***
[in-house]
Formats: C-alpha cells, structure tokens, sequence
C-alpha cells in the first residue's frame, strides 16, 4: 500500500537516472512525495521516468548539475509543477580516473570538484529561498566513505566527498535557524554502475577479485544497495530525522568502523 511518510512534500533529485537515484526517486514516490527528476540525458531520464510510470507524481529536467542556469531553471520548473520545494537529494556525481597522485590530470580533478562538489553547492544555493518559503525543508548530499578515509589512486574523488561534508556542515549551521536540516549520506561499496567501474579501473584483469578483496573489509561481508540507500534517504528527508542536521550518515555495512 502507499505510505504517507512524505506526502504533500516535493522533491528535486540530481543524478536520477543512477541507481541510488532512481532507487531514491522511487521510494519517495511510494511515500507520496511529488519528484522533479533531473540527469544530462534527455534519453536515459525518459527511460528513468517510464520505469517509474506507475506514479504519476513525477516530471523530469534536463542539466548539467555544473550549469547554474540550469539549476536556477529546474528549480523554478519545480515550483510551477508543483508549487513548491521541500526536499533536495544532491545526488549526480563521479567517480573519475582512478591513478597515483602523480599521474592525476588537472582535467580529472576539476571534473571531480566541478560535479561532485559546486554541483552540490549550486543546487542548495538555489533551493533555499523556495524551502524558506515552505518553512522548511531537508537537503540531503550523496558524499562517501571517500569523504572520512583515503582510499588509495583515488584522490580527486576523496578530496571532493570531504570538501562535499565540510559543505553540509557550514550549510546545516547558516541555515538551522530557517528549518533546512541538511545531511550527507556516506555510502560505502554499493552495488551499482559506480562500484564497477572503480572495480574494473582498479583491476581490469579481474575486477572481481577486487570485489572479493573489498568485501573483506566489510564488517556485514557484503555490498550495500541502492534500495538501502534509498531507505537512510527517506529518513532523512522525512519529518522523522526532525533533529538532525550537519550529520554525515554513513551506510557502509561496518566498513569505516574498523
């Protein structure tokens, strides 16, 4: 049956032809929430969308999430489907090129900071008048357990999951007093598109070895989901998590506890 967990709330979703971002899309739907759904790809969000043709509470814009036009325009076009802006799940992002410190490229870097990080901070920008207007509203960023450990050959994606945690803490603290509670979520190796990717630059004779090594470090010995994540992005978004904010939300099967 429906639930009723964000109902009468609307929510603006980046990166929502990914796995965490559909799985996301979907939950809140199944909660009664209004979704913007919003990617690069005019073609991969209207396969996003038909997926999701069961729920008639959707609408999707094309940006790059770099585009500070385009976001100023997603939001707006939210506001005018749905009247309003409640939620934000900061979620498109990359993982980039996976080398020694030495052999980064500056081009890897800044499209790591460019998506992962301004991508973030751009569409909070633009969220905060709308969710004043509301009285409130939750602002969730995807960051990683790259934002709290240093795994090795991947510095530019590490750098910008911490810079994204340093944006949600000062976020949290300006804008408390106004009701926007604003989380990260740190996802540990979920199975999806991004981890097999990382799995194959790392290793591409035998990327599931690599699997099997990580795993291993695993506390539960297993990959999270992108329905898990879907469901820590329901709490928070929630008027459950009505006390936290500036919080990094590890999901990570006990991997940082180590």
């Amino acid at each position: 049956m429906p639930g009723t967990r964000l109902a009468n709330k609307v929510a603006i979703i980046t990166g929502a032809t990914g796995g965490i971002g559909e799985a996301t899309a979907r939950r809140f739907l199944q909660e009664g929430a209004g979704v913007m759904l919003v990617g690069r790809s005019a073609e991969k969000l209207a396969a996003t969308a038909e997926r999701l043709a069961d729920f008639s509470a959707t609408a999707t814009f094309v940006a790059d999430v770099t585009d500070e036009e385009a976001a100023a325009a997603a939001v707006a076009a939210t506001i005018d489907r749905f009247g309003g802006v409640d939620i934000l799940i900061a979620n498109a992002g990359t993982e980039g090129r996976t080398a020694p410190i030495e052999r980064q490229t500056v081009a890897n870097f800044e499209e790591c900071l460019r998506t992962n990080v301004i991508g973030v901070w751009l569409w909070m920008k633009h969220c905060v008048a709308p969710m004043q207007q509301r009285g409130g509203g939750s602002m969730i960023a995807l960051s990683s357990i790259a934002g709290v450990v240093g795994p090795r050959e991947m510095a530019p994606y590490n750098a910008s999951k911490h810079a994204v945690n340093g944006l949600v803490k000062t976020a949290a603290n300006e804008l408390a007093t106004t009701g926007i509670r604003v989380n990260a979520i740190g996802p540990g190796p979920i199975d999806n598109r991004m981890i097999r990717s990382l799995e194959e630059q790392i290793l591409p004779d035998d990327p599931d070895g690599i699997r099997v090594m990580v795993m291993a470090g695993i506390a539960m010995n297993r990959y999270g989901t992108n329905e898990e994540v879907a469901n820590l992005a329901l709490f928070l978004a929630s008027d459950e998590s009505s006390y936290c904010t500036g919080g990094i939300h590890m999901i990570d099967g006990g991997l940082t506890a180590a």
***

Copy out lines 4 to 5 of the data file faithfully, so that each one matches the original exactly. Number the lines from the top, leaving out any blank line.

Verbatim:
């Protein structure tokens, strides 16, 4: 049956032809929430969308999430489907090129900071008048357990999951007093598109070895989901998590506890 967990709330979703971002899309739907759904790809969000043709509470814009036009325009076009802006799940992002410190490229870097990080901070920008207007509203960023450990050959994606945690803490603290509670979520190796990717630059004779090594470090010995994540992005978004904010939300099967 429906639930009723964000109902009468609307929510603006980046990166929502990914796995965490559909799985996301979907939950809140199944909660009664209004979704913007919003990617690069005019073609991969209207396969996003038909997926999701069961729920008639959707609408999707094309940006790059770099585009500070385009976001100023997603939001707006939210506001005018749905009247309003409640939620934000900061979620498109990359993982980039996976080398020694030495052999980064500056081009890897800044499209790591460019998506992962301004991508973030751009569409909070633009969220905060709308969710004043509301009285409130939750602002969730995807960051990683790259934002709290240093795994090795991947510095530019590490750098910008911490810079994204340093944006949600000062976020949290300006804008408390106004009701926007604003989380990260740190996802540990979920199975999806991004981890097999990382799995194959790392290793591409035998990327599931690599699997099997990580795993291993695993506390539960297993990959999270992108329905898990879907469901820590329901709490928070929630008027459950009505006390936290500036919080990094590890999901990570006990991997940082180590």
């Amino acid at each position: 049956m429906p639930g009723t967990r964000l109902a009468n709330k609307v929510a603006i979703i980046t990166g929502a032809t990914g796995g965490i971002g559909e799985a996301t899309a979907r939950r809140f739907l199944q909660e009664g929430a209004g979704v913007m759904l919003v990617g690069r790809s005019a073609e991969k969000l209207a396969a996003t969308a038909e997926r999701l043709a069961d729920f008639s509470a959707t609408a999707t814009f094309v940006a790059d999430v770099t585009d500070e036009e385009a976001a100023a325009a997603a939001v707006a076009a939210t506001i005018d489907r749905f009247g309003g802006v409640d939620i934000l799940i900061a979620n498109a992002g990359t993982e980039g090129r996976t080398a020694p410190i030495e052999r980064q490229t500056v081009a890897n870097f800044e499209e790591c900071l460019r998506t992962n990080v301004i991508g973030v901070w751009l569409w909070m920008k633009h969220c905060v008048a709308p969710m004043q207007q509301r009285g409130g509203g939750s602002m969730i960023a995807l960051s990683s357990i790259a934002g709290v450990v240093g795994p090795r050959e991947m510095a530019p994606y590490n750098a910008s999951k911490h810079a994204v945690n340093g944006l949600v803490k000062t976020a949290a603290n300006e804008l408390a007093t106004t009701g926007i509670r604003v989380n990260a979520i740190g996802p540990g190796p979920i199975d999806n598109r991004m981890i097999r990717s990382l799995e194959e630059q790392i290793l591409p004779d035998d990327p599931d070895g690599i699997r099997v090594m990580v795993m291993a470090g695993i506390a539960m010995n297993r990959y999270g989901t992108n329905e898990e994540v879907a469901n820590l992005a329901l709490f928070l978004a929630s008027d459950e998590s009505s006390y936290c904010t500036g919080g990094i939300h590890m999901i990570d099967g006990g991997l940082t506890a180590a």